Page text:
Book Image

Progressive Web Application Development by Example

By : Chris Love
Book Image

Progressive Web Application Development by Example

By: Chris Love

Overview of this book

Are you a developer that wants to create truly cross-platform user experiences with a minimal footprint, free of store restrictions and features customers want? Then you need to get to grips with Progressive Web Applications (PWAs), a perfect amalgamation of web and mobile applications with a blazing-fast response time. Progressive Web Application Development by Example helps you explore concepts of the PWA development by enabling you to develop three projects, starting with a 2048 game. In this game, you will review parts of a web manifest file and understand how a browser uses properties to define the home screen experience. You will then move on to learning how to develop and use a podcast client and be introduced to service workers. The application will demonstrate how service workers are registered and updated. In addition to this, you will review a caching API so that you have a firm understanding of how to use the cache within a service worker, and you'll discover core caching strategies and how to code them within a service worker. Finally, you will study how to build a tickets application, wherein you’ll apply advanced service worker techniques, such as cache invalidation. Also, you'll learn about tools you can use to validate your applications and scaffold them for quality and consistency. By the end of the book, you will have walked through browser developer tools, node modules, and online tools for creating high-quality PWAs.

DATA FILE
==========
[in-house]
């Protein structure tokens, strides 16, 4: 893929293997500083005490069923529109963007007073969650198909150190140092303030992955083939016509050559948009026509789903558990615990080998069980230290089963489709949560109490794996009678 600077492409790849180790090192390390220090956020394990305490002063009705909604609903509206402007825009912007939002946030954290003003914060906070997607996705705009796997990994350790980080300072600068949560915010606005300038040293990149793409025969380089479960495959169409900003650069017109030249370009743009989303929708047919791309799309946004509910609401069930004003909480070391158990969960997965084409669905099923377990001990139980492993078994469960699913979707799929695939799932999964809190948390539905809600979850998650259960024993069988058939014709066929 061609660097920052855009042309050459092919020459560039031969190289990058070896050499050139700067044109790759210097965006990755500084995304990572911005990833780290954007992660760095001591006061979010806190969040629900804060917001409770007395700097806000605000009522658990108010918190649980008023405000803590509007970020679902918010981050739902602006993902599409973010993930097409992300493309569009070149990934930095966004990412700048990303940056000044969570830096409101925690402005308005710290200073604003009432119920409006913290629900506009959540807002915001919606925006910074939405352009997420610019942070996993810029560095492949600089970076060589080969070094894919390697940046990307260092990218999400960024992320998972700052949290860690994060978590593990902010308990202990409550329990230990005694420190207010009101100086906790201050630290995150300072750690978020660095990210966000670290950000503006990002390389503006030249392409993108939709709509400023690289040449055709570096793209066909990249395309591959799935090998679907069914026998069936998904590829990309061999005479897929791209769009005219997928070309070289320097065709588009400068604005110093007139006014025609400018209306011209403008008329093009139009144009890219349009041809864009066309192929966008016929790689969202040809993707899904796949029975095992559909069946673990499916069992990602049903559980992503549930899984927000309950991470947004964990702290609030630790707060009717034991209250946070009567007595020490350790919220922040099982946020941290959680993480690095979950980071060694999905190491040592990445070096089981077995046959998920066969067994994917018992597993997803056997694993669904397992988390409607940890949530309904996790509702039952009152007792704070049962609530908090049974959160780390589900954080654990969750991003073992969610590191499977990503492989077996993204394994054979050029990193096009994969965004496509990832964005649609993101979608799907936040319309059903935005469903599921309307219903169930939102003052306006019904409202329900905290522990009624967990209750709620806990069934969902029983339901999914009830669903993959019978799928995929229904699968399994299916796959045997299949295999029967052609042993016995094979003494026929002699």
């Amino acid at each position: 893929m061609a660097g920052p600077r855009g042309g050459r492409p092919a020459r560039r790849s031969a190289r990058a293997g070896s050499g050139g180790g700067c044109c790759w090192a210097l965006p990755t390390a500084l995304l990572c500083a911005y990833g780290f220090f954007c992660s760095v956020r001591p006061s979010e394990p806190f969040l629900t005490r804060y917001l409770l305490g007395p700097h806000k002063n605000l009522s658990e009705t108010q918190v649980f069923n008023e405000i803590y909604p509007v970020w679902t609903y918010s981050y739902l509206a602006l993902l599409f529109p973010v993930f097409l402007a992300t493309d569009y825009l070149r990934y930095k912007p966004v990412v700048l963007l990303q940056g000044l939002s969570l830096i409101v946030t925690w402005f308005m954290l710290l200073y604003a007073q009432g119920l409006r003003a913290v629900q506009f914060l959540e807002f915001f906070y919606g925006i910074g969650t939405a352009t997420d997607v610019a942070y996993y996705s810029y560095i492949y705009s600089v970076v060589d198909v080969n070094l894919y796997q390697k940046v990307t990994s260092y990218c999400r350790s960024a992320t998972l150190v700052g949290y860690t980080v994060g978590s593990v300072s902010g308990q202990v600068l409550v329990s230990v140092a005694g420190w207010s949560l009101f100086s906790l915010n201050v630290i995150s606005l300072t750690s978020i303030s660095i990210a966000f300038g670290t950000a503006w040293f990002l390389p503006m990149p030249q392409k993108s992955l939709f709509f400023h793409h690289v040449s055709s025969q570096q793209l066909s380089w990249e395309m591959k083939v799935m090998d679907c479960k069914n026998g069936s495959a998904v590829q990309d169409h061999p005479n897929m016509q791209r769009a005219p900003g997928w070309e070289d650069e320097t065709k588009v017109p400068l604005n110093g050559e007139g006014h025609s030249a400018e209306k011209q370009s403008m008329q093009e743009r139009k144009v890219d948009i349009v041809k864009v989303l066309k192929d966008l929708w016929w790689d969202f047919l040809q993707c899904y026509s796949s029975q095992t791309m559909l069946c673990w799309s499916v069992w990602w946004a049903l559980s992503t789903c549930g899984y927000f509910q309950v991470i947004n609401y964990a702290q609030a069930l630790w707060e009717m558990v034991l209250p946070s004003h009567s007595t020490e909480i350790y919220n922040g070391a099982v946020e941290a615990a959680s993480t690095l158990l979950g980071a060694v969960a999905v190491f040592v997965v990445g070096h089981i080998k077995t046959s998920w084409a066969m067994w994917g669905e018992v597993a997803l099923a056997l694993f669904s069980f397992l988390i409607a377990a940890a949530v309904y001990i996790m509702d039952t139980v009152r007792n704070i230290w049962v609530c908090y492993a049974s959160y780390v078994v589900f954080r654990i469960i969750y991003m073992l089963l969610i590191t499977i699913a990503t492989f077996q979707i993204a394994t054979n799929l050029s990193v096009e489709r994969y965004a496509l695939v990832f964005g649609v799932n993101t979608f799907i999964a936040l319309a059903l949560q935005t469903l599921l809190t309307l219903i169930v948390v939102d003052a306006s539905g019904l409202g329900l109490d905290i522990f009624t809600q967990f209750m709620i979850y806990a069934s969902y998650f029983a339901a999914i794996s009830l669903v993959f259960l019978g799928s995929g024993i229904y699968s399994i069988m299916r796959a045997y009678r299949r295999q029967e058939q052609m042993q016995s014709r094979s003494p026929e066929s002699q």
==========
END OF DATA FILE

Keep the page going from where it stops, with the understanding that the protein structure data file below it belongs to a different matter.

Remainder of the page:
Table of Contents (12 chapters)

Caching responses

We have been able to store content, including data and site assets using web storage and IndexedDB for several years. Using either medium requires a library or custom logic to manage site assets, which is why the service worker specification includes a specialized Cache API.

The Cache interface provides a managed storage mechanism for Request/Response object pairs. These objects are also referred to as network addressable resources, but you can think about them as just files or API responses.

The Cache API has a natural advantage over IndexedDB and localStorage because it is designed to abstract, persisting these assets by the Request and Response objects. This means that you can reference the assets using more than just a single key value, like localStorage provides.

Besides providing a managed interface to store assets, it also allows you to organize those...